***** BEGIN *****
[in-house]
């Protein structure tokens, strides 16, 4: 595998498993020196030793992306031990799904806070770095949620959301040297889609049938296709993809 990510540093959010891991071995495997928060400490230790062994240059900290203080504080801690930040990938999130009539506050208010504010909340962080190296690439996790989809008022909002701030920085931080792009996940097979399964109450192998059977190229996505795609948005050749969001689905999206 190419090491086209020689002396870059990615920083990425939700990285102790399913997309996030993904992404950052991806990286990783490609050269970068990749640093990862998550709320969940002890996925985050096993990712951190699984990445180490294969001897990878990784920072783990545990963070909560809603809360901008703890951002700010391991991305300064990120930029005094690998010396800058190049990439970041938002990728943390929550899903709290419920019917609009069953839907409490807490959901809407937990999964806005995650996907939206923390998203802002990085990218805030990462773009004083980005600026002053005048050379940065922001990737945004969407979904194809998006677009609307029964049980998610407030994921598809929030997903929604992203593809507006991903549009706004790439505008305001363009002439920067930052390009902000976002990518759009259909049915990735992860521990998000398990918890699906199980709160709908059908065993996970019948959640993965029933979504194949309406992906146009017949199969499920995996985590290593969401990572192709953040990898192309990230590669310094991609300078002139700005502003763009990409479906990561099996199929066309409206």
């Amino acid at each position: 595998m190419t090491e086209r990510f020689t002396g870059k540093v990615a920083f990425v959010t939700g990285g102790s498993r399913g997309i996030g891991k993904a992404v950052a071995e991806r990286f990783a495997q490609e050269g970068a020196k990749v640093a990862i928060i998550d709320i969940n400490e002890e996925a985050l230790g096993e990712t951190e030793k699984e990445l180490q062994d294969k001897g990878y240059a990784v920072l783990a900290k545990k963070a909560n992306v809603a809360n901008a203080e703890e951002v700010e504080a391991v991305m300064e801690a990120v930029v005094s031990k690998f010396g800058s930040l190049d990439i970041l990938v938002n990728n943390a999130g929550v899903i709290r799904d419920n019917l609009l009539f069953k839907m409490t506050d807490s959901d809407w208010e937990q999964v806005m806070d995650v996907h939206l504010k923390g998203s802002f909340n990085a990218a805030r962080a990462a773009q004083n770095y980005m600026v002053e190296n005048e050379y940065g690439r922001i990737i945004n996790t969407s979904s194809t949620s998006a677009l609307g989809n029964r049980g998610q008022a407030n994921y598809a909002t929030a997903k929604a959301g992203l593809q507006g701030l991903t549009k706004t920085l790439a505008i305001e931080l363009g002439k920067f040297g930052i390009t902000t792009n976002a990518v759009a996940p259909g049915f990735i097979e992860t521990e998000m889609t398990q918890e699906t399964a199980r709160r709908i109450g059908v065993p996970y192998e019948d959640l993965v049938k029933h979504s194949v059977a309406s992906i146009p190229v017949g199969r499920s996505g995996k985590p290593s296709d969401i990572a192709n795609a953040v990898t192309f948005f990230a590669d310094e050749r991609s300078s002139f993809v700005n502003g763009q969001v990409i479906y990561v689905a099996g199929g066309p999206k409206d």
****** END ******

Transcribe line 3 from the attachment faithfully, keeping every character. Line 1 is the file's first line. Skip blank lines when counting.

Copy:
């Amino acid at each position: 595998m190419t090491e086209r990510f020689t002396g870059k540093v990615a920083f990425v959010t939700g990285g102790s498993r399913g997309i996030g891991k993904a992404v950052a071995e991806r990286f990783a495997q490609e050269g970068a020196k990749v640093a990862i928060i998550d709320i969940n400490e002890e996925a985050l230790g096993e990712t951190e030793k699984e990445l180490q062994d294969k001897g990878y240059a990784v920072l783990a900290k545990k963070a909560n992306v809603a809360n901008a203080e703890e951002v700010e504080a391991v991305m300064e801690a990120v930029v005094s031990k690998f010396g800058s930040l190049d990439i970041l990938v938002n990728n943390a999130g929550v899903i709290r799904d419920n019917l609009l009539f069953k839907m409490t506050d807490s959901d809407w208010e937990q999964v806005m806070d995650v996907h939206l504010k923390g998203s802002f909340n990085a990218a805030r962080a990462a773009q004083n770095y980005m600026v002053e190296n005048e050379y940065g690439r922001i990737i945004n996790t969407s979904s194809t949620s998006a677009l609307g989809n029964r049980g998610q008022a407030n994921y598809a909002t929030a997903k929604a959301g992203l593809q507006g701030l991903t549009k706004t920085l790439a505008i305001e931080l363009g002439k920067f040297g930052i390009t902000t792009n976002a990518v759009a996940p259909g049915f990735i097979e992860t521990e998000m889609t398990q918890e699906t399964a199980r709160r709908i109450g059908v065993p996970y192998e019948d959640l993965v049938k029933h979504s194949v059977a309406s992906i146009p190229v017949g199969r499920s996505g995996k985590p290593s296709d969401i990572a192709n795609a953040v990898t192309f948005f990230a590669d310094e050749r991609s300078s002139f993809v700005n502003g763009q969001v990409i479906y990561v689905a099996g199929g066309p999206k409206d």